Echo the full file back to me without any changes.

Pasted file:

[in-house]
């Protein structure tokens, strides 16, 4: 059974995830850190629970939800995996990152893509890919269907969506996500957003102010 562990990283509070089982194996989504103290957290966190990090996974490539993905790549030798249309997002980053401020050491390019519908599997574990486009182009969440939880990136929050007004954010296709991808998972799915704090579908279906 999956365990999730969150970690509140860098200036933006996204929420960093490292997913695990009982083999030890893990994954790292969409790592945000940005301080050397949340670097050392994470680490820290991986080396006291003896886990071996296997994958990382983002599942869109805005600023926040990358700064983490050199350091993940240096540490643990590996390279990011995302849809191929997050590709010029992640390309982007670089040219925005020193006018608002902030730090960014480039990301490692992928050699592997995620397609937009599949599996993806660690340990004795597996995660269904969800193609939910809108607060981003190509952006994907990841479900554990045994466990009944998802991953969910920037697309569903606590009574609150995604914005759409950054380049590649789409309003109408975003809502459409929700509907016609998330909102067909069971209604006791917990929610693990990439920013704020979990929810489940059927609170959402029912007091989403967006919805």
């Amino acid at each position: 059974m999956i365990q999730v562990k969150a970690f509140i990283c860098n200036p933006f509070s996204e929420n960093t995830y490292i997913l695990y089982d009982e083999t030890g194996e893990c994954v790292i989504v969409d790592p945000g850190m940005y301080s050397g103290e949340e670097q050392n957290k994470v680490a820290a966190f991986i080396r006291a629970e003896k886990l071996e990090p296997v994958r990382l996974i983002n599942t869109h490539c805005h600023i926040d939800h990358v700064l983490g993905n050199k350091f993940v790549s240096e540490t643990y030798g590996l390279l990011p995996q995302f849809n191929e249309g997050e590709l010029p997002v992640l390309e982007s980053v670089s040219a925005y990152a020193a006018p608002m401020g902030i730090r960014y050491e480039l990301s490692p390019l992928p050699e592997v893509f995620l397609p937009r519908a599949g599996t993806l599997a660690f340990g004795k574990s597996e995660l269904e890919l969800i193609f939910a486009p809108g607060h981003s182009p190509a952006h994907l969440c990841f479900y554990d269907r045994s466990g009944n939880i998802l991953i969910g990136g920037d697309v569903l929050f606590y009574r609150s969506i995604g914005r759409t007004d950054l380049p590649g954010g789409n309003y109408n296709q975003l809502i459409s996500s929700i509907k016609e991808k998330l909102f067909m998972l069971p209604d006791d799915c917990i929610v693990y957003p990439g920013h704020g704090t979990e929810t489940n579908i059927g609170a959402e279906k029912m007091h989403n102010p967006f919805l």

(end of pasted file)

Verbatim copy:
[in-house]
């Protein structure tokens, strides 16, 4: 059974995830850190629970939800995996990152893509890919269907969506996500957003102010 562990990283509070089982194996989504103290957290966190990090996974490539993905790549030798249309997002980053401020050491390019519908599997574990486009182009969440939880990136929050007004954010296709991808998972799915704090579908279906 999956365990999730969150970690509140860098200036933006996204929420960093490292997913695990009982083999030890893990994954790292969409790592945000940005301080050397949340670097050392994470680490820290991986080396006291003896886990071996296997994958990382983002599942869109805005600023926040990358700064983490050199350091993940240096540490643990590996390279990011995302849809191929997050590709010029992640390309982007670089040219925005020193006018608002902030730090960014480039990301490692992928050699592997995620397609937009599949599996993806660690340990004795597996995660269904969800193609939910809108607060981003190509952006994907990841479900554990045994466990009944998802991953969910920037697309569903606590009574609150995604914005759409950054380049590649789409309003109408975003809502459409929700509907016609998330909102067909069971209604006791917990929610693990990439920013704020979990929810489940059927609170959402029912007091989403967006919805």
């Amino acid at each position: 059974m999956i365990q999730v562990k969150a970690f509140i990283c860098n200036p933006f509070s996204e929420n960093t995830y490292i997913l695990y089982d009982e083999t030890g194996e893990c994954v790292i989504v969409d790592p945000g850190m940005y301080s050397g103290e949340e670097q050392n957290k994470v680490a820290a966190f991986i080396r006291a629970e003896k886990l071996e990090p296997v994958r990382l996974i983002n599942t869109h490539c805005h600023i926040d939800h990358v700064l983490g993905n050199k350091f993940v790549s240096e540490t643990y030798g590996l390279l990011p995996q995302f849809n191929e249309g997050e590709l010029p997002v992640l390309e982007s980053v670089s040219a925005y990152a020193a006018p608002m401020g902030i730090r960014y050491e480039l990301s490692p390019l992928p050699e592997v893509f995620l397609p937009r519908a599949g599996t993806l599997a660690f340990g004795k574990s597996e995660l269904e890919l969800i193609f939910a486009p809108g607060h981003s182009p190509a952006h994907l969440c990841f479900y554990d269907r045994s466990g009944n939880i998802l991953i969910g990136g920037d697309v569903l929050f606590y009574r609150s969506i995604g914005r759409t007004d950054l380049p590649g954010g789409n309003y109408n296709q975003l809502i459409s996500s929700i509907k016609e991808k998330l909102f067909m998972l069971p209604d006791d799915c917990i929610v693990y957003p990439g920013h704020g704090t979990e929810t489940n579908i059927g609170a959402e279906k029912m007091h989403n102010p967006f919805l």